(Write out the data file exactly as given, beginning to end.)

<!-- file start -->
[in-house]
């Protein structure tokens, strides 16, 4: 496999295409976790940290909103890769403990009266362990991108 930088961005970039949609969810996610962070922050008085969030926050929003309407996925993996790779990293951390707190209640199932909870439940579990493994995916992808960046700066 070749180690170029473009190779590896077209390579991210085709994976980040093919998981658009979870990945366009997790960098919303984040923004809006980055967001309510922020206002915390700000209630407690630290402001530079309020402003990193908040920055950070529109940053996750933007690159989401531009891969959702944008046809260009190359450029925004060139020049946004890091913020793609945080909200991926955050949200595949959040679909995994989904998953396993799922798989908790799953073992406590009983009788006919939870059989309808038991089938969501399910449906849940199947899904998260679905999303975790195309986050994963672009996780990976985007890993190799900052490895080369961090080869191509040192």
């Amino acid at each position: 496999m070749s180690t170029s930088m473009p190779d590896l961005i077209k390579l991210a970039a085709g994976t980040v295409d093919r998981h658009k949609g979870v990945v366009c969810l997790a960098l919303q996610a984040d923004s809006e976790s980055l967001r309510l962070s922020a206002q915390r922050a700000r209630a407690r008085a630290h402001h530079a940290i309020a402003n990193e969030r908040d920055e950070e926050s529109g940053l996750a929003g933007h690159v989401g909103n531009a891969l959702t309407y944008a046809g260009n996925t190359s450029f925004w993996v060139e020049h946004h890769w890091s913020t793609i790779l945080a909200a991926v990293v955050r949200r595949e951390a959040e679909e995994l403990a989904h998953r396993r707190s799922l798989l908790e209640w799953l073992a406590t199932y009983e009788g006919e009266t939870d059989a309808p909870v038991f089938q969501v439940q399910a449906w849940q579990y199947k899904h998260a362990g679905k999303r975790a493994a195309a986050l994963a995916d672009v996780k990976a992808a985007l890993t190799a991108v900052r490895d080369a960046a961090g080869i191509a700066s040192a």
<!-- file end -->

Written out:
[in-house]
């Protein structure tokens, strides 16, 4: 496999295409976790940290909103890769403990009266362990991108 930088961005970039949609969810996610962070922050008085969030926050929003309407996925993996790779990293951390707190209640199932909870439940579990493994995916992808960046700066 070749180690170029473009190779590896077209390579991210085709994976980040093919998981658009979870990945366009997790960098919303984040923004809006980055967001309510922020206002915390700000209630407690630290402001530079309020402003990193908040920055950070529109940053996750933007690159989401531009891969959702944008046809260009190359450029925004060139020049946004890091913020793609945080909200991926955050949200595949959040679909995994989904998953396993799922798989908790799953073992406590009983009788006919939870059989309808038991089938969501399910449906849940199947899904998260679905999303975790195309986050994963672009996780990976985007890993190799900052490895080369961090080869191509040192």
């Amino acid at each position: 496999m070749s180690t170029s930088m473009p190779d590896l961005i077209k390579l991210a970039a085709g994976t980040v295409d093919r998981h658009k949609g979870v990945v366009c969810l997790a960098l919303q996610a984040d923004s809006e976790s980055l967001r309510l962070s922020a206002q915390r922050a700000r209630a407690r008085a630290h402001h530079a940290i309020a402003n990193e969030r908040d920055e950070e926050s529109g940053l996750a929003g933007h690159v989401g909103n531009a891969l959702t309407y944008a046809g260009n996925t190359s450029f925004w993996v060139e020049h946004h890769w890091s913020t793609i790779l945080a909200a991926v990293v955050r949200r595949e951390a959040e679909e995994l403990a989904h998953r396993r707190s799922l798989l908790e209640w799953l073992a406590t199932y009983e009788g006919e009266t939870d059989a309808p909870v038991f089938q969501v439940q399910a449906w849940q579990y199947k899904h998260a362990g679905k999303r975790a493994a195309a986050l994963a995916d672009v996780k990976a992808a985007l890993t190799a991108v900052r490895d080369a960046a961090g080869i191509a700066s040192a």